UCVM also works on many major supercomputers. It has been used to extract meshes that have exceeded 165 billion points and octree databases that have exceeded 14.6 billion nodes. These extractions have been run on the latest supercomputers such as OLCF Titan and NCSA Blue Waters. These meshes were used as inputs for high-frequency wave propagation simulations in order to better understand ground motions.

The C API query capabilities of the UCVM version referenced in the publication have been used in CyberShake, SCEC's PSHA software. The C API is used to provide the material model input to the platform so it can run the hazard calculations. 


The UCVM platform is strictly a software package that standardizes interactions with community velocity models. The models themselves have been developed by many of our contributors. We take this opportunity to thank all of the scientists who have contributed models, data, and computations for inclusion within the UCVM framework. Without their models and cooperation, we could not deliver this comprehensive suite of software utilities to support our research priorities.



  • Small, P., Gill, D., Maechling, P. J., Taborda, R., Callaghan, S., Jordan, T. H., Ely, G. P., Olsen, K. B., & Goulet, C. A. (2017). The SCEC Unified Community Velocity Model Software Framework. Seismological Research Letters, 88(5). doi:10.1785/0220170082.  SCEC Contribution 2067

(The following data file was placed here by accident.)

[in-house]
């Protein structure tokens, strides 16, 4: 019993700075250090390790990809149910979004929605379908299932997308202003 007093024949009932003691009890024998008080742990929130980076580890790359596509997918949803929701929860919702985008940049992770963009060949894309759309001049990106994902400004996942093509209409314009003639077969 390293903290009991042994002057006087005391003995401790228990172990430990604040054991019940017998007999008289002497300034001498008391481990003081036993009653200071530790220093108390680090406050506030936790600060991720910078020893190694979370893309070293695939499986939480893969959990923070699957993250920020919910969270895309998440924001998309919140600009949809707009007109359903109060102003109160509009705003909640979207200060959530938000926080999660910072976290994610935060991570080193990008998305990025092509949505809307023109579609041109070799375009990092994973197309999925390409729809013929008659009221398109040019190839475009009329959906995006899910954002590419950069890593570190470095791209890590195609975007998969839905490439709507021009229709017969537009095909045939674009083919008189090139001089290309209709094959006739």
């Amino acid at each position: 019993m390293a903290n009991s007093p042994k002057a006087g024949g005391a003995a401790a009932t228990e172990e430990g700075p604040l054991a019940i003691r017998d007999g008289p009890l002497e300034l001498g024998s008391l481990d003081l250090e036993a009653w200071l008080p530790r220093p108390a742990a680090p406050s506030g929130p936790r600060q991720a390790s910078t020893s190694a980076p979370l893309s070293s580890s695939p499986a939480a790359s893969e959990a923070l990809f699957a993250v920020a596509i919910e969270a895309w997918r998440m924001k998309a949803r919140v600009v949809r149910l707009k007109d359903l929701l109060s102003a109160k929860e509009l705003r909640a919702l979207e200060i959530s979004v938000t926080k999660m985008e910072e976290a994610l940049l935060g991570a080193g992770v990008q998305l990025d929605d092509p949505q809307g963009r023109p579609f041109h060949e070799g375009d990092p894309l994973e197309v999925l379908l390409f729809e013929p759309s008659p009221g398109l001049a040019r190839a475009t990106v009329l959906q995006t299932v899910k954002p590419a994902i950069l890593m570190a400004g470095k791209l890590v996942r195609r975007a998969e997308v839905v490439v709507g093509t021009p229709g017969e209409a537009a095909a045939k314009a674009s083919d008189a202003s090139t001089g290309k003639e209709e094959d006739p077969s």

• Shaw, J. H., A. Plesch, C. Tape, M. P. Suess, T. H. Jordan, G. Ely, E. Hauksson, J. Tromp, T. Tanimoto, R. Graves, K. Olsen, C. Nicholson, P. J. Maechling, C. Rivero, P. Lovely, C. M. Brankman, J. Munster (2015). Unified Structural Representation of the southern California crust and upper mantle. Earth and Planetary Science Letters. 415 1, doi: 10.1016/j.epsl.2015.01.016 SCEC Contribution 2004
  • Lee, E.-J., P. Chen, T. H. Jordan, P. J. Maechling, M. A. M. Denolle, and G. C.Beroza (2014), Full 3-D tomography for crustal structure in Southern California based on the scattering-integral and the adjoint-wavefield methods, J. Geophys. Res. Solid Earth, 119, doi:10.1002/2014JB011346. SCEC Contribution 6093
  • Lin, G., C. H. Thurber, H. Zhang, E. Hauksson, P. Shearer, F. Waldhauser, T. M. Brocher, and J. Hardebeck (2010), A California statewide three-dimensional seismic velocity model from both absolute and differential times. Bulletin of the Seismological Society of America, 100, 225-240. doi: 10.1785/0120090028. SCEC Contribution 1360
  • Ely, G., T. H. Jordan, P. Small, P. J. Maechling (2010), A Vs30-derived Near-surface Seismic Velocity Model Abstract S51A-1907, presented at 2010 Fall Meeting, AGU, San Francisco, Calif., 13-17 Dec.
  • Pitarka, A., and Graves, R. (2010). Broadband Ground-Motion Simulation Using a Hybrid Approach. Bulletin of the Seismological Society of America, Vol. 100, No. 5A, pp. 2095–2123, doi: 10.1785/0120100057.
  • Wald, D. J., and T. I. Allen (2007), Topographic slope as a proxy for seismic site conditions and amplification, Bull. Seism. Soc. Am., 97 (5), 1379-1395, doi:10.1785/0120060267.
  • Wills, C. J., and K. B. Clahan (2006), Developing a map of geologically defined site-condition categories for California, Bull. Seism. Soc. Am., 96 (4A), 1483-1501, doi:10.1785/0120050179.
  • Kohler, M., H. Magistrale, and R. Clayton (2003). Mantle heterogeneities and the SCEC three-dimensional seismic velocity model version 3, Bulletin Seismological Society of America 93, 757-774. SCEC Contribution 630